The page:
NIHHIS Monitor and Outook

The graphic above displays rates of heat-related illness (HRI) for a given week. Potential HRI is identified using syndromic surveillance data and methods. Syndromic surveillance uses near real-time data from chief complaints and diagnosis codes routinely collected during healthcare visits. The HRI syndrome is based on a well-defined combination of keywords and ICD codes that reflect potential adverse health episodes arising from exposure to high ambient temperature (see for more information on the syndrome). The rates shown for each HHS region reflect HRI-associated visits per 100,000 emergency room visits during the week using data available through the National Syndromic Surveillance Program at the Centers for Disease Control and Prevention.

The temperature data is obtained from the National Oceanic and Atmospheric Administration, and shows observed average maximum, minimum, and average temperatures in degrees Fahrenheit for the same one week period. Observations were not available outside of the continental United States from this data source.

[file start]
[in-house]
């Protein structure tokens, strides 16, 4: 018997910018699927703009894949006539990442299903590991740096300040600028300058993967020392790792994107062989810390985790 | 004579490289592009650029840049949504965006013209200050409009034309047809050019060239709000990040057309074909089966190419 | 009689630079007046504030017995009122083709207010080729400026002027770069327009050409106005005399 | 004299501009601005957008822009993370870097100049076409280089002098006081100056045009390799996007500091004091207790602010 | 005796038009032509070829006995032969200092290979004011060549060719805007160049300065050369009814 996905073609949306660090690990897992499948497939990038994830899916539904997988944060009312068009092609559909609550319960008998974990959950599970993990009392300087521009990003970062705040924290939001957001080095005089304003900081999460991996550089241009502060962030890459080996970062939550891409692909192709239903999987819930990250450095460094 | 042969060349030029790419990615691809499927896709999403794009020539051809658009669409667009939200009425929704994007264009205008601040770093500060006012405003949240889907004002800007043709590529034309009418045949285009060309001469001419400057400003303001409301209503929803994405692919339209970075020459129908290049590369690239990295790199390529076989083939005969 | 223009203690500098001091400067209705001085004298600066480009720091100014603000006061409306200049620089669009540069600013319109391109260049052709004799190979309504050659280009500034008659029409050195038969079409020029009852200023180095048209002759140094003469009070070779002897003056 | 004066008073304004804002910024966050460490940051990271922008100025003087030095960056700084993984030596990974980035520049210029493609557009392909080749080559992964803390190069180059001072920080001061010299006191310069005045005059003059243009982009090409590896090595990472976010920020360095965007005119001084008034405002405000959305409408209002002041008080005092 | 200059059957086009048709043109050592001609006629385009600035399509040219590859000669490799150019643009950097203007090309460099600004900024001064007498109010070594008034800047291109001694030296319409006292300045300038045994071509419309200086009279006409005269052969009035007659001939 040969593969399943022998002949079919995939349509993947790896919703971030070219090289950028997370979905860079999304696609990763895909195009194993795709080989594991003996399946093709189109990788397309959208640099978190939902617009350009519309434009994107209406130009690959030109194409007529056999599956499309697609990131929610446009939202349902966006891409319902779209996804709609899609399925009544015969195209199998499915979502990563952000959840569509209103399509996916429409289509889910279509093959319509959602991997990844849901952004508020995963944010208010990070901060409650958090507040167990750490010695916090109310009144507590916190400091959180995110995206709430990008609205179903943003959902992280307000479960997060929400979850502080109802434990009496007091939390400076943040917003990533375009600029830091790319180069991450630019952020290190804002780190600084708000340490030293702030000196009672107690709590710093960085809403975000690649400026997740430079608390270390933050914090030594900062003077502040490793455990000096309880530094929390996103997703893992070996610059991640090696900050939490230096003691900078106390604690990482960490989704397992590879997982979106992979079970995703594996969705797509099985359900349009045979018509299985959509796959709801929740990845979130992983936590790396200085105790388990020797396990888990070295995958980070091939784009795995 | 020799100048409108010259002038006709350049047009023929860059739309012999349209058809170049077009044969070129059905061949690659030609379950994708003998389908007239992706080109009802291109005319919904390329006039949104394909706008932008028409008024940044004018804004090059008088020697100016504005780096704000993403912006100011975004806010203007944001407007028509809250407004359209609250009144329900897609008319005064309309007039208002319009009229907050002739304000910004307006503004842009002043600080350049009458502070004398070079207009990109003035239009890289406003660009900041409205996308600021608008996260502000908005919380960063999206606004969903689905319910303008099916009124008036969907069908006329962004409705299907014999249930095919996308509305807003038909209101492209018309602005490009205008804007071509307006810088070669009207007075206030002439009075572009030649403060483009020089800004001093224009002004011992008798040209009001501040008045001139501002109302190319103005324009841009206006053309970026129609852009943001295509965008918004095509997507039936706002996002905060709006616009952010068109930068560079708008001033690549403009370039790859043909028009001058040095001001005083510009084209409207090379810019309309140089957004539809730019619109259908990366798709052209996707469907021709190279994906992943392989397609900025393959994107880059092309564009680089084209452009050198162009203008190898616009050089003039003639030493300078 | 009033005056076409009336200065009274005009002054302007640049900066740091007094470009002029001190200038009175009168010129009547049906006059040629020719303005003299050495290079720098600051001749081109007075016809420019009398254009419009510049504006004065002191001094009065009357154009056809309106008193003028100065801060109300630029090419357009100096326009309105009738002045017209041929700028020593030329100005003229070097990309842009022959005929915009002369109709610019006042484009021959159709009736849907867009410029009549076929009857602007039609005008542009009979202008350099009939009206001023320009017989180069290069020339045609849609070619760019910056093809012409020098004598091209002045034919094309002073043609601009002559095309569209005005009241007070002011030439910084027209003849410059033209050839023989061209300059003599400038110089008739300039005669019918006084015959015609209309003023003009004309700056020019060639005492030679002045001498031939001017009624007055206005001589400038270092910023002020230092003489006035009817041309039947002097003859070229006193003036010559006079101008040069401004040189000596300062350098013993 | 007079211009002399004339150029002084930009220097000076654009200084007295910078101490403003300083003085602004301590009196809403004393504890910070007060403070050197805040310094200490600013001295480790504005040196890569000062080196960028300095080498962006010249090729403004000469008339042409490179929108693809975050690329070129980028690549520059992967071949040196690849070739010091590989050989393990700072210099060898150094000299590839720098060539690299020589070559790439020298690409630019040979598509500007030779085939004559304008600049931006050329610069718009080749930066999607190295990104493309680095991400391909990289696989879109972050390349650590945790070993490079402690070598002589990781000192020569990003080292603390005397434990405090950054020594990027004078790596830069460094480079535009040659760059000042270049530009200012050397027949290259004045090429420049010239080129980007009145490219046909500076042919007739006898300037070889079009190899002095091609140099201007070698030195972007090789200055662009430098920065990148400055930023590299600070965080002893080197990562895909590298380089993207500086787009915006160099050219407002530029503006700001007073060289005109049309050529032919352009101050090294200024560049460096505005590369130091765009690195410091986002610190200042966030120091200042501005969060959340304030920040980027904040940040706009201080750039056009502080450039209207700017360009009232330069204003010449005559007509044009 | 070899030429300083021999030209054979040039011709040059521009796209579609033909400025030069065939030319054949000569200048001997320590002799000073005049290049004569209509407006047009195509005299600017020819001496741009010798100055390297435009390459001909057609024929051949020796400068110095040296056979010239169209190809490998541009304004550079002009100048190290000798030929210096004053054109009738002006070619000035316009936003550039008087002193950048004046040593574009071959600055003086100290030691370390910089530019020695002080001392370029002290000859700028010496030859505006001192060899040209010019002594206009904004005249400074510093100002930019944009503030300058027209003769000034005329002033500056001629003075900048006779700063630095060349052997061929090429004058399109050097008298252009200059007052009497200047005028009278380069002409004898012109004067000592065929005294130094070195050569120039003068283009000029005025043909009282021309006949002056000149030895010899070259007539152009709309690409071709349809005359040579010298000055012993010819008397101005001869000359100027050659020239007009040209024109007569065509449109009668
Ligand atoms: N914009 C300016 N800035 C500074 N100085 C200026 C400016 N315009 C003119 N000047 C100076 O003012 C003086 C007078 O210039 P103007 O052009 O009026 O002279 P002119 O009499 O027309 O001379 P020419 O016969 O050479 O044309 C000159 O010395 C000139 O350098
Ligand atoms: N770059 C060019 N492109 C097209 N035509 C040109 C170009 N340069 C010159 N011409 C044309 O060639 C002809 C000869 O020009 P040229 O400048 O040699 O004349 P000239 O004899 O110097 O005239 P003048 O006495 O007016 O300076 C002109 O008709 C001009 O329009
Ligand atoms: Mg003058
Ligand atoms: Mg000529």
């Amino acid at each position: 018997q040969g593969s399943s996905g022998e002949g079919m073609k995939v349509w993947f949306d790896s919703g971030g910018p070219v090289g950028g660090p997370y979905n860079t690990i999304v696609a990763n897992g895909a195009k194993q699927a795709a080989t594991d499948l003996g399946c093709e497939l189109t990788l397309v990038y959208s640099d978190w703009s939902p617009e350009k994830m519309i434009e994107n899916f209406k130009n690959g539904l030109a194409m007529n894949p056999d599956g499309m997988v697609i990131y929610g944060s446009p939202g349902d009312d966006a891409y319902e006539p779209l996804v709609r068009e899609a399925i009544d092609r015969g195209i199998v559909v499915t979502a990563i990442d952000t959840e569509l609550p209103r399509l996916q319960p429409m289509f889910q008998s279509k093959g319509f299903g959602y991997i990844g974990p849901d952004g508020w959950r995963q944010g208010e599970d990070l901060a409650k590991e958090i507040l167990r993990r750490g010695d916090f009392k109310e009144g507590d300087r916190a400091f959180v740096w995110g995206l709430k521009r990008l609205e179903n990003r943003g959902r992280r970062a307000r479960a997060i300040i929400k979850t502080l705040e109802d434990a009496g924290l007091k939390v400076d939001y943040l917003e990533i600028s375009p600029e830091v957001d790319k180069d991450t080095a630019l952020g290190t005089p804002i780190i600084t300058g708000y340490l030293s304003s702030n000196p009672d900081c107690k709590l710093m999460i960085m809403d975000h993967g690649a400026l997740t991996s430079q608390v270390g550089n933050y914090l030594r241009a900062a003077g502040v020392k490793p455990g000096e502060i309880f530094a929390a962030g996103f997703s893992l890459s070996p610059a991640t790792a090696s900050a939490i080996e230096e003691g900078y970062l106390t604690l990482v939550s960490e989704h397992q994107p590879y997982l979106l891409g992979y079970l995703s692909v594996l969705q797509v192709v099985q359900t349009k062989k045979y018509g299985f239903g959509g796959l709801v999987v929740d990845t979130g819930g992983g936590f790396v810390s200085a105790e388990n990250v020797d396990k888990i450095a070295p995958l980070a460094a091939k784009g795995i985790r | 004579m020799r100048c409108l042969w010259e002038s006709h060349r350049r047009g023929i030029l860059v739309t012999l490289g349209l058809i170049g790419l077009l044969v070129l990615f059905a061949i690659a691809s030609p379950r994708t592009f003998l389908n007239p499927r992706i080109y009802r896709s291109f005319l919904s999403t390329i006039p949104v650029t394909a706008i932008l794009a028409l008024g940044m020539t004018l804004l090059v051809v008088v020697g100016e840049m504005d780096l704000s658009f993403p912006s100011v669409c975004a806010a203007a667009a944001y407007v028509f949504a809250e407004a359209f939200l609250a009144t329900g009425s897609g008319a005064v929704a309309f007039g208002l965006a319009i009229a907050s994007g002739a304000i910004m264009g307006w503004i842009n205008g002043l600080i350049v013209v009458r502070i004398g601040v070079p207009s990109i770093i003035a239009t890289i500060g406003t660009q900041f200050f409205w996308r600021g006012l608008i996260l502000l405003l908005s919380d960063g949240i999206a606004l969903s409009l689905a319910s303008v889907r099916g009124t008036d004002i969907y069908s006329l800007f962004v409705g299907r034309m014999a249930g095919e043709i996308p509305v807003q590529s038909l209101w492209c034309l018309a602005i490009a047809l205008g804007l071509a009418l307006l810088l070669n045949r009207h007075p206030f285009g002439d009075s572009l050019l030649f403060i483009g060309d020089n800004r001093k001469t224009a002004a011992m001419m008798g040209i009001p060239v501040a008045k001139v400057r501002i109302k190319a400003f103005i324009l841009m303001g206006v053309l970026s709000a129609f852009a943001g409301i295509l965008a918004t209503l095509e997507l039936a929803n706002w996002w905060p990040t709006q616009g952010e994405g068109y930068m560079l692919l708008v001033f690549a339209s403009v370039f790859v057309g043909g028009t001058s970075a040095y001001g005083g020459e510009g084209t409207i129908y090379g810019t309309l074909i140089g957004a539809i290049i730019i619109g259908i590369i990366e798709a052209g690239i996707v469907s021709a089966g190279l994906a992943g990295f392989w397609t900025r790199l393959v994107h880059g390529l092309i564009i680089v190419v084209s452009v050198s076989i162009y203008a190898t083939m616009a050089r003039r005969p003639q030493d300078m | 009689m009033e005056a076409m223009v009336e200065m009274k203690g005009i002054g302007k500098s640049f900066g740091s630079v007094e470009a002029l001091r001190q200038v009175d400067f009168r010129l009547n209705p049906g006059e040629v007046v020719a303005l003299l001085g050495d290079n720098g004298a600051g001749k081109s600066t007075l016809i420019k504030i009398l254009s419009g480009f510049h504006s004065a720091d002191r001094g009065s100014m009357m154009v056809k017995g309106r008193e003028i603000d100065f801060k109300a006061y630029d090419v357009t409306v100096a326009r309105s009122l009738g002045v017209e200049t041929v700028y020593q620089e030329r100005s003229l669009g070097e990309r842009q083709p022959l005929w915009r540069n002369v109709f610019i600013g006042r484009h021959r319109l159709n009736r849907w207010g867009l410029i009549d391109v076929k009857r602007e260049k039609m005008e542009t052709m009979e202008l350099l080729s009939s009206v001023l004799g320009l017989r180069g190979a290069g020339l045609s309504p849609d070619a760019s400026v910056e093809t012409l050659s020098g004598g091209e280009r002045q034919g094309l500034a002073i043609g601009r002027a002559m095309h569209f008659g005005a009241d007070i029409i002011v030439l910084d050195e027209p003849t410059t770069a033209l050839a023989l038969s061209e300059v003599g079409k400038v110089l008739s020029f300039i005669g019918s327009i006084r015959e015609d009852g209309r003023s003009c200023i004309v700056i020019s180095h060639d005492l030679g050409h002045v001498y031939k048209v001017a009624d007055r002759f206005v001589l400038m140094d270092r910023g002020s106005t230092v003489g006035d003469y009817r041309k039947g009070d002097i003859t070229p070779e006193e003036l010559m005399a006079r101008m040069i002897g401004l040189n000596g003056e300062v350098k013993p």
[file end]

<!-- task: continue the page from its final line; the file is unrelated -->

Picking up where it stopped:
The overlay of temperature and HRI data does not indicate a causal link. Instead, it provides information useful to public health agencies as they track variations in HRI along with temperature increases to plan for and communicate about HRI. Public health agencies that are interested in similar analyses on a state or local level should contact Shubhayu Saha, PhD:


Americans’ health, security and economic wellbeing are tied to climate and weather. Every day, we see communities grappling with environmental challenges due to unusual or extreme events related to climate and weather. In 2017, the United States experienced a record-tying 16 climate- and weather-related disasters where overall costs reached or exceeded $1 billion. Combined, these events claimed 362 lives, and had significant economic effects on the areas impacted, costing more than $306 billion. Businesses, policy leaders, resource managers and citizens are increasingly asking for information to help them address such challenges.


Climate Program Office
1315 East-West Hwy, Suite 1100
Silver Spring, MD 20910